Thursday, 27 December 2012

Film Review: The Hobbit - An Unexpected Journey

"I'm going on an adventure"

This review may contain mild spoilers.

Martin Freeman as Bilbo
Peter Jackson returns to Middle-Earth with the first third of his highly anticipated adaptation of J.R.R. Tolkien's classic fantasy novel, The Hobbit. Maintaining complete continuity from his earlier works on the Lord of the Rings trilogy, Jackson's first Hobbit movie is one that is different in tone but not different in quality.

So put down your pitchforks and your torches. It's okay, just calm down. The Hobbit: An Unexpected Journey is good. Very good in fact, certainly not deserving of many of the mixed reviews circulating around currently.

Whisked away from the comfort of his quaint hobbit hole, Bilbo Baggins (Martin Freeman) joins the company of Gandalf (Ian McKellan), Thorin Oakenshield (Richard Armitage) and his troupe of a dozen dwarves who are out to reclaim their lost Dwarven homeland of Erebor from Smaug the Dragon (Benedict Cumberbatch).

Much like the source material, the Hobbit is very much set apart from the LOTR trilogy tonally. Not concerned with Dark Lords, Rings of Power and the end of days, the Hobbit plays out more like a children's fairytale complete with wizards, dwarves, dragons and a great adventure.

Ian McKellan reprises his role as Gandalf the Grey
Lighter and more approachable for those not attuned with Tolkien folklore, Bilbo's journey is easily to get on board with given his 'everyman' nature; he values home comforts like his armchair and his pantry. Part of what makes Bilbo such a relatable character is the brilliance of his portrayal by Martin Freeman. Freeman is able to step into the role seemingly with ease and arrives fully formed. It doesn't take long for him to establish himself amongst the world of Middle-Earth, his character firmly rooted and complete. His journey from reluctant accomplice to courageous hero is handled well throughout the first chapter of this trilogy.

His stand-out performance is most evident during film's centrepiece scene when Bilbo stumbles across Smeagol (Andy Serkis) and must outwit him in a game of riddles to save his own life and find his way out of the mountains.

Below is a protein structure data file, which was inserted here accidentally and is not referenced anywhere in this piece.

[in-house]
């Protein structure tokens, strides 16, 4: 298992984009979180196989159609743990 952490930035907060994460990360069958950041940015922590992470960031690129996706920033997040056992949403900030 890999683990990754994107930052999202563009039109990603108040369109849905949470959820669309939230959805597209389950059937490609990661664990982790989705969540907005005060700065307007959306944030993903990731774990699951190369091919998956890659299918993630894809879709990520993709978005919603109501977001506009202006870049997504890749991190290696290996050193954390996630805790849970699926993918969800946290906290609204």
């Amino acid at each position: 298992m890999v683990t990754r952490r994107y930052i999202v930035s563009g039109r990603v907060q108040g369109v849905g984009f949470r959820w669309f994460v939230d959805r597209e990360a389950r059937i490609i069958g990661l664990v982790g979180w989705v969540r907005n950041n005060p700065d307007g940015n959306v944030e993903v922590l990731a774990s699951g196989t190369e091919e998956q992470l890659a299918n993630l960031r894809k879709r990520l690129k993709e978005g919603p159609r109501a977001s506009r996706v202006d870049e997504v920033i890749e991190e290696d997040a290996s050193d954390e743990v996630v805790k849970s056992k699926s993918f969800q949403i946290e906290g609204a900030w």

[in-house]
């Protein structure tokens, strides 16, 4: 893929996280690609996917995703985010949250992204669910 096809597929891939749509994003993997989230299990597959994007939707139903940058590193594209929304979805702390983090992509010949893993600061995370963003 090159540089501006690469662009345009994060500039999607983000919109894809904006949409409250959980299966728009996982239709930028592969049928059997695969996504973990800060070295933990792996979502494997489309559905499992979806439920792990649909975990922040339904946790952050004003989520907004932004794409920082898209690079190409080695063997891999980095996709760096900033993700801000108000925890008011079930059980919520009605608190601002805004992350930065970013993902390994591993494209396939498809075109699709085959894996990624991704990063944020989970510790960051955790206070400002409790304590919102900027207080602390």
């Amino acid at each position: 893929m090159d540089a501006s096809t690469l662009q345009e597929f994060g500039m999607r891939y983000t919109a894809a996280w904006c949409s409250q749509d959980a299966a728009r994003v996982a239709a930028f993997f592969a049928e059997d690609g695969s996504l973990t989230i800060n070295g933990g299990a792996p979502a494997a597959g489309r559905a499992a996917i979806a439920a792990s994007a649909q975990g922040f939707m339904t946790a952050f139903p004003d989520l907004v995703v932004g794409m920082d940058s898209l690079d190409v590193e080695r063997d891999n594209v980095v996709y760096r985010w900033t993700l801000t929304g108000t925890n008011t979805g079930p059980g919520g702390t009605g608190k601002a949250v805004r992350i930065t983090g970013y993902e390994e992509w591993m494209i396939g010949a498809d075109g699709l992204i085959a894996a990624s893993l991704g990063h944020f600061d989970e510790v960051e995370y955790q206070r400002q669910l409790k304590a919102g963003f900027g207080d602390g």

Visually, An Unexpected Journey is, if it's at all possible, even more striking than the original LOTR films. Sweeping landscape shots of snow-laden mountains, rolling plains and rich woodland leap from the screen and leave the audience scrabbling to pick up their jaws from the floor. From the homely hills of the Shire to the fiery finale, the vibrant colours and textures add great authenticity to the world of Middle-Earth.

Jackson has filled out the short source material with additional sub-plots that explore the emergence of the Necromancer, an evil from beyond the world of the living. Whilst it may not appear to fit in directly with Thorin and co.'s quest to reclaim their homeland, Jackson has taken great care in crafting a side-story that will no doubt be unveiled and related back with the coming instalments. Whilst Sylvester McCoy's Radagast the Brown falls a little flat when providing some silly 'comic relief', the scenes that contain the entire White Council (Cate Blanchett's Galadriel, Hugo Weaving's Elrond and Christopher Lee's Saruman) are some the best in the entire film.

One of the my main concerns going in was that it wouldn't feel like there would be enough story to go around  or that the story would drag. On the contrary, the pacing is spot on and the long running time didn't feel at all stretched.

Andy Serkis as Smeagol/Gollum
Unfortunately, with such a large ensemble cast, it is inevitable that some of the characters fade into the background. With Thorin's band of dwarves, it feels as though only Balin (Ken Stott), Dwalin (Graham McTavish), Bofur (James Nesbitt) and Kili (Aidan Turner) feature heavily enough to leave an impression by the time the credits roll. This is inevitable when such a large cast are compressed into a nearly a three hour film; hopefully, some of the others will feature more in coming instalments.

Another thing that An Unexpected Journey did well was the introduction of Azog the Pale Orc as a primary antagonist and rival for Thorin. With Smaug's introduction postponed to the second instalment, the first film needed a strong antagonist to oppose our heroes and Azog fills that void well.

Lastly, the opening prologue in which key narrative devices were introduced such as Erebor, Dale, the Arkenstone and Thranduil was a great way of setting up the saga. The flashbacks to the Dwarven city at it's height was interesting for it was an aspect of Middle-Earth yet to be touched upon in film.

On the whole then, An Unexpected Journey is without a doubt a triumphant return to Middle-Earth for Peter Jackson and everyone involved. It doesn't feel forced or unnecessary. Instead, it feels more fun, light-hearted and witty than LOTR, whilst being equally as striking visually. The bar then is set high for Parts 2 and 3 due December 2013 and July 2014.

I give The Hobbit: An Unexpected Journey: 7.5/10 

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